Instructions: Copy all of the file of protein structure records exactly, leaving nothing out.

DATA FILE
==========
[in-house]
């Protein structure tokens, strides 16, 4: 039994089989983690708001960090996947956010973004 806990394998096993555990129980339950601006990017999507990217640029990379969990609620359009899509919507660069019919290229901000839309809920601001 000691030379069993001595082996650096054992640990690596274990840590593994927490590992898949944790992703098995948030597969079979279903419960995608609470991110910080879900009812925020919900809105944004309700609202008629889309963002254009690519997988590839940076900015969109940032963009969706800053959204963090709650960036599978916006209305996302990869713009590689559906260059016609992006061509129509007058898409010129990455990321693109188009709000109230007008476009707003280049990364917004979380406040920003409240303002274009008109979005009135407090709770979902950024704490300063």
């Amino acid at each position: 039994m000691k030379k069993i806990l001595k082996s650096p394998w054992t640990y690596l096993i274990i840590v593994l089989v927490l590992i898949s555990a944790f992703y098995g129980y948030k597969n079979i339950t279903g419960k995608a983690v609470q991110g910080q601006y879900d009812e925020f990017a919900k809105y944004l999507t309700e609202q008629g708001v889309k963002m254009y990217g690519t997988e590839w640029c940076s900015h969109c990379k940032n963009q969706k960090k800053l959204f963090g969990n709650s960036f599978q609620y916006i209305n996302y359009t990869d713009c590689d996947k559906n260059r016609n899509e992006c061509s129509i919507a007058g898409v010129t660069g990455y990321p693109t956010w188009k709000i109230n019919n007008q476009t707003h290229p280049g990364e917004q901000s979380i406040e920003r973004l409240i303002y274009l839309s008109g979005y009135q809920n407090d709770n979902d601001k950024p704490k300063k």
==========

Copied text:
[in-house]
């Protein structure tokens, strides 16, 4: 039994089989983690708001960090996947956010973004 806990394998096993555990129980339950601006990017999507990217640029990379969990609620359009899509919507660069019919290229901000839309809920601001 000691030379069993001595082996650096054992640990690596274990840590593994927490590992898949944790992703098995948030597969079979279903419960995608609470991110910080879900009812925020919900809105944004309700609202008629889309963002254009690519997988590839940076900015969109940032963009969706800053959204963090709650960036599978916006209305996302990869713009590689559906260059016609992006061509129509007058898409010129990455990321693109188009709000109230007008476009707003280049990364917004979380406040920003409240303002274009008109979005009135407090709770979902950024704490300063």
């Amino acid at each position: 039994m000691k030379k069993i806990l001595k082996s650096p394998w054992t640990y690596l096993i274990i840590v593994l089989v927490l590992i898949s555990a944790f992703y098995g129980y948030k597969n079979i339950t279903g419960k995608a983690v609470q991110g910080q601006y879900d009812e925020f990017a919900k809105y944004l999507t309700e609202q008629g708001v889309k963002m254009y990217g690519t997988e590839w640029c940076s900015h969109c990379k940032n963009q969706k960090k800053l959204f963090g969990n709650s960036f599978q609620y916006i209305n996302y359009t990869d713009c590689d996947k559906n260059r016609n899509e992006c061509s129509i919507a007058g898409v010129t660069g990455y990321p693109t956010w188009k709000i109230n019919n007008q476009t707003h290229p280049g990364e917004q901000s979380i406040e920003r973004l409240i303002y274009l839309s008109g979005y009135q809920n407090d709770n979902d601001k950024p704490k300063k």